WASHINGTON'S LEADING BUSINESS MAGAZINE

Seattle is Nation's Second Best in Construction Jobs Added

The Associated General Contractors of America reported some good news for Seattle. But given the construction you see all around you, it might not be surprising news.

Here's the press release:

SEATTLE ADDED MORE NEW CONSTRUCTION JOBS BETWEEN OCTOBER 2011 AND OCTOBER 2012 THAN EVERY METRO AREA IN THE COUNTRY EXCEPT FOR HOUSTON
Seattle-Bellevue-Everett area hits four year construction employment high as employers add 6,500 new jobs, but threat of fiscal cliff’s spending cuts, tax hikes threatens local construction jobs, new report warns

The Seattle-Bellevue-Everett area added more construction jobs during the past year than all but one metro area as employment in the local industry hit a four-year high, according to an analysis released by the Associated General Contractors of America today. However, local construction jobs in the area are at risk if Congress and the president allow the “fiscal cliff” to occur, according to a new report the association also released today.

“It has been too long since we have had news like this to report here in Seattle,” said Butch Brooks, incoming president of the Associated General Contractors of Washington and owner of Brooks Construction Management. “Welcome as this news is, the looming threat of the fiscal cliff could cost this area thousands of construction jobs.”

Brooks said that the Seattle metro area added 6,500 construction jobs between October 2011 and October 2012, a 10 percent increase. He added that, out of the 337 metro areas the association tracks, only the Houston area added more construction jobs during the same time. There are 72,700 people working in construction in the Seattle metro area today, up from 66,200 a year ago. The association official added that local construction employment in the area is higher than at any point since the summer of 2009.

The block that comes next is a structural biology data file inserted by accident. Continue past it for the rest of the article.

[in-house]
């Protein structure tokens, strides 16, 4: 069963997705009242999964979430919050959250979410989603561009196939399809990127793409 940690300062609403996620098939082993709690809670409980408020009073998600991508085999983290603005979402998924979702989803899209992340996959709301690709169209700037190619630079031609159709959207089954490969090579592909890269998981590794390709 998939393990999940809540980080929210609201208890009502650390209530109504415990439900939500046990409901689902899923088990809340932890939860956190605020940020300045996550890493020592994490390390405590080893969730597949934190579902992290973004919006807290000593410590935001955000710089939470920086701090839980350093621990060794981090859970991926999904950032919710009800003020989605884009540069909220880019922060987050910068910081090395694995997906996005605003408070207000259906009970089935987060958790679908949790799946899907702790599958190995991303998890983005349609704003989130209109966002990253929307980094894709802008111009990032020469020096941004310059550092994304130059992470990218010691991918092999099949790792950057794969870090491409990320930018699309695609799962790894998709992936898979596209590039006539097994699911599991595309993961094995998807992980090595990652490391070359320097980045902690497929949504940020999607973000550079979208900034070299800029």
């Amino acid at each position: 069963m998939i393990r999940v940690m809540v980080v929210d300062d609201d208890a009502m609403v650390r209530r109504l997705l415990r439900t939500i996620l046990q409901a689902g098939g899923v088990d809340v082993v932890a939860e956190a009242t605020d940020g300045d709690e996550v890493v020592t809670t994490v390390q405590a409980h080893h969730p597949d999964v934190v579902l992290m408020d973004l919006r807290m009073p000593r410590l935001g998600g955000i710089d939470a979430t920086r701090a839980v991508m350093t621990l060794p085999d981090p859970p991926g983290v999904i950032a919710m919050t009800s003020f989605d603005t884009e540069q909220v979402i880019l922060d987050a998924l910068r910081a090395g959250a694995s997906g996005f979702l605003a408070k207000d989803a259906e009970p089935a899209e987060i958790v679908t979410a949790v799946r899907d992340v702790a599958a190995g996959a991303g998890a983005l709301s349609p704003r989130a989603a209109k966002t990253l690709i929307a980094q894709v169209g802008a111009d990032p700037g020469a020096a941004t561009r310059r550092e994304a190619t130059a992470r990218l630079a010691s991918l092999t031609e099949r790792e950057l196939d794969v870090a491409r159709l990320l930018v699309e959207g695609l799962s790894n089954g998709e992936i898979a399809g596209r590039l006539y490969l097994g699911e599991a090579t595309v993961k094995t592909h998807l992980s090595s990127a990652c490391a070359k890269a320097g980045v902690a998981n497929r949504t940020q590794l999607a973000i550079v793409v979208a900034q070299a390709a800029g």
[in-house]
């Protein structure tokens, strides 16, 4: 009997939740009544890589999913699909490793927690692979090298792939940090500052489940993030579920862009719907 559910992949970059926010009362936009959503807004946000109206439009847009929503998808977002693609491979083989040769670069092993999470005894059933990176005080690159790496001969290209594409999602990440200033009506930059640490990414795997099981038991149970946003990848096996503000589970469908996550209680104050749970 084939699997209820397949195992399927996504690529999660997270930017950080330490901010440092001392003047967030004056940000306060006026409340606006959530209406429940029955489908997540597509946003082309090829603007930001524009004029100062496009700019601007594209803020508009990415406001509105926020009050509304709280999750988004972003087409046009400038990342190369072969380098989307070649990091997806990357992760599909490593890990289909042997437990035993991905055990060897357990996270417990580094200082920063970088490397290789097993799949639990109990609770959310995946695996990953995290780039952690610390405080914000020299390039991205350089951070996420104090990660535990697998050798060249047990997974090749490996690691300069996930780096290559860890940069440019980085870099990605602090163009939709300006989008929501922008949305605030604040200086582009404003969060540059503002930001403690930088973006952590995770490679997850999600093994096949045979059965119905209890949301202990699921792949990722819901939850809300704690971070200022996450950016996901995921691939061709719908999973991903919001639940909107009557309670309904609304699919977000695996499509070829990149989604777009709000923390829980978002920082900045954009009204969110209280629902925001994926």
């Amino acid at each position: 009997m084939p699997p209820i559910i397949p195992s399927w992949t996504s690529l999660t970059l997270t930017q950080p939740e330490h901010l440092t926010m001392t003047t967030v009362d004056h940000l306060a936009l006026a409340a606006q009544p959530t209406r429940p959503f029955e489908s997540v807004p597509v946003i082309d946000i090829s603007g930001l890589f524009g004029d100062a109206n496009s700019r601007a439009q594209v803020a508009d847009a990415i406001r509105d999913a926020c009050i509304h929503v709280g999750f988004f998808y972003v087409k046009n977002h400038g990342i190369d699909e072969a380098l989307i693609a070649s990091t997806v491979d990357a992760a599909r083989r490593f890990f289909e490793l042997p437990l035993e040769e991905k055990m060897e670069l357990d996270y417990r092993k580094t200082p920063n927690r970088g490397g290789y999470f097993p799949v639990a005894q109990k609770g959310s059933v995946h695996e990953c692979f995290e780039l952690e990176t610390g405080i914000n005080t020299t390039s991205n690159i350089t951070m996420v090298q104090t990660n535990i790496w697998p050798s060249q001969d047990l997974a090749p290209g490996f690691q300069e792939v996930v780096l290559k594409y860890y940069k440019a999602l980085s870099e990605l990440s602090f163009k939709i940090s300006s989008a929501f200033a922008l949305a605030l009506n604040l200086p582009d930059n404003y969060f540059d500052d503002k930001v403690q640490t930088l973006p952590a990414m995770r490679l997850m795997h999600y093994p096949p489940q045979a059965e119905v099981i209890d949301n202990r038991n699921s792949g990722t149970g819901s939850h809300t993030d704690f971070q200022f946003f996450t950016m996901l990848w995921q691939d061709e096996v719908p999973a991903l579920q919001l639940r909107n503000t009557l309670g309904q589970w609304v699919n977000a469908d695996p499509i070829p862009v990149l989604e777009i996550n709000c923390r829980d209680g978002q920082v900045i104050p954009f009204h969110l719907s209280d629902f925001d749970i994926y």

The recent increases in construction employment in Seattle represent a significant change from a years-long construction downturn that has eliminated nearly one-third of the construction jobs that existed in the area in 2007. Brooks noted that Seattle lost almost 30,000 construction jobs since October 2007. He added that 25 percent of the 211,300 construction jobs that existed through Washington in June 2007 have disappeared.

The local association official said that Seattle was not alone. Nationwide, 127 out of 337 metro areas added new construction jobs between October 2011 and October 2012, including Tacoma, Bellingham and the Kennewick-Pasco-Richland areas. But he cautioned that 156 metro areas lost construction jobs during the same time period while employment levels were stagnant in another 54 areas.

Brooks cautioned that the local increase in construction employment could be temporary if Congress and the administration were to allow the spending cuts and tax hikes that make up the fiscal cliff to occur. He noted that a new report released today by the Associated General Contractors of America details how the mandatory spending cuts included in the cliff cut over $6 billion worth of federal construction projects next year alone.

Many local contractors that work on military construction projects at nearby bases are particularly vulnerable, Brooks noted, given the $2 billion hit to Defense Department construction projects included in the sequestration. In addition, funding for local highway and transit projects is likely to be cut because the sequestration cuts nearly a half billion dollars out of the Federal Highway Trust Fund. And he warned that most economists predict the fiscal cliff would undermine broader economic growth. The tax increases from the cliff alone would increase unemployment and cause the economy to contract, according to the Congressional Budget Office.

“Allowing the fiscal cliff to occur will only make our nation’s fiscal problems worse,” Brooks noted. “Construction workers can ill afford the kind of recession that the fiscal cliff would cause.” View the new construction employment figures by state or by rank.

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